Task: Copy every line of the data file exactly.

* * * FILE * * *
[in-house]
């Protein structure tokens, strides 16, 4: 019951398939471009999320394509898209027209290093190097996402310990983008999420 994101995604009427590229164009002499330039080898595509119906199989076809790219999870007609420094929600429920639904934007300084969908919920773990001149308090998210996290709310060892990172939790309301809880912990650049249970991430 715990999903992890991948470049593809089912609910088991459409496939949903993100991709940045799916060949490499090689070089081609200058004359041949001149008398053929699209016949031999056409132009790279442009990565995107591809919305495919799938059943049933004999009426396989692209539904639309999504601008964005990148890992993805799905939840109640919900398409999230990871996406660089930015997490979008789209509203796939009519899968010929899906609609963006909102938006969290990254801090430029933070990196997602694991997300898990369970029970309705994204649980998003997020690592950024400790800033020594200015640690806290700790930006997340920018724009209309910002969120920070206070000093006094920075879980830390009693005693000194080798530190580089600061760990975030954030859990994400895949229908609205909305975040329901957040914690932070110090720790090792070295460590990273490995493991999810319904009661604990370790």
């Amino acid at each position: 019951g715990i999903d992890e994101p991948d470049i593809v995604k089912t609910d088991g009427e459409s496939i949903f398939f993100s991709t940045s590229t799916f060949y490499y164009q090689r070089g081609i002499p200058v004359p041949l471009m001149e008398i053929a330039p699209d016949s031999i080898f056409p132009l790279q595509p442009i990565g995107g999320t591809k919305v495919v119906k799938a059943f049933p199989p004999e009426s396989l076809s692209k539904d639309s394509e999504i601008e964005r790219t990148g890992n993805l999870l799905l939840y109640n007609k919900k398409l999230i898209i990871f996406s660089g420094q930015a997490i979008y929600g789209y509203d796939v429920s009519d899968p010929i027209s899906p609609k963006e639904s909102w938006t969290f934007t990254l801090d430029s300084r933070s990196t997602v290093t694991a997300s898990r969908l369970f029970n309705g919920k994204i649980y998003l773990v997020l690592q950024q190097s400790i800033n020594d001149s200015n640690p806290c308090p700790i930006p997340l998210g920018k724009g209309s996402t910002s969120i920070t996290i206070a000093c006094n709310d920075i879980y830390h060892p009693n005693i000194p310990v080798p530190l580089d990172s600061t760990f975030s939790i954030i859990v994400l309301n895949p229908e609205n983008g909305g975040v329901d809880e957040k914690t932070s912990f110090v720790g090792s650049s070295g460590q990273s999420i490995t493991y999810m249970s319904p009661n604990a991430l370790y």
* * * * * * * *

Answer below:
[in-house]
């Protein structure tokens, strides 16, 4: 019951398939471009999320394509898209027209290093190097996402310990983008999420 994101995604009427590229164009002499330039080898595509119906199989076809790219999870007609420094929600429920639904934007300084969908919920773990001149308090998210996290709310060892990172939790309301809880912990650049249970991430 715990999903992890991948470049593809089912609910088991459409496939949903993100991709940045799916060949490499090689070089081609200058004359041949001149008398053929699209016949031999056409132009790279442009990565995107591809919305495919799938059943049933004999009426396989692209539904639309999504601008964005990148890992993805799905939840109640919900398409999230990871996406660089930015997490979008789209509203796939009519899968010929899906609609963006909102938006969290990254801090430029933070990196997602694991997300898990369970029970309705994204649980998003997020690592950024400790800033020594200015640690806290700790930006997340920018724009209309910002969120920070206070000093006094920075879980830390009693005693000194080798530190580089600061760990975030954030859990994400895949229908609205909305975040329901957040914690932070110090720790090792070295460590990273490995493991999810319904009661604990370790």
């Amino acid at each position: 019951g715990i999903d992890e994101p991948d470049i593809v995604k089912t609910d088991g009427e459409s496939i949903f398939f993100s991709t940045s590229t799916f060949y490499y164009q090689r070089g081609i002499p200058v004359p041949l471009m001149e008398i053929a330039p699209d016949s031999i080898f056409p132009l790279q595509p442009i990565g995107g999320t591809k919305v495919v119906k799938a059943f049933p199989p004999e009426s396989l076809s692209k539904d639309s394509e999504i601008e964005r790219t990148g890992n993805l999870l799905l939840y109640n007609k919900k398409l999230i898209i990871f996406s660089g420094q930015a997490i979008y929600g789209y509203d796939v429920s009519d899968p010929i027209s899906p609609k963006e639904s909102w938006t969290f934007t990254l801090d430029s300084r933070s990196t997602v290093t694991a997300s898990r969908l369970f029970n309705g919920k994204i649980y998003l773990v997020l690592q950024q190097s400790i800033n020594d001149s200015n640690p806290c308090p700790i930006p997340l998210g920018k724009g209309s996402t910002s969120i920070t996290i206070a000093c006094n709310d920075i879980y830390h060892p009693n005693i000194p310990v080798p530190l580089d990172s600061t760990f975030s939790i954030i859990v994400l309301n895949p229908e609205n983008g909305g975040v329901d809880e957040k914690t932070s912990f110090v720790g090792s650049s070295g460590q990273s999420i490995t493991y999810m249970s319904p009661n604990a991430l370790y």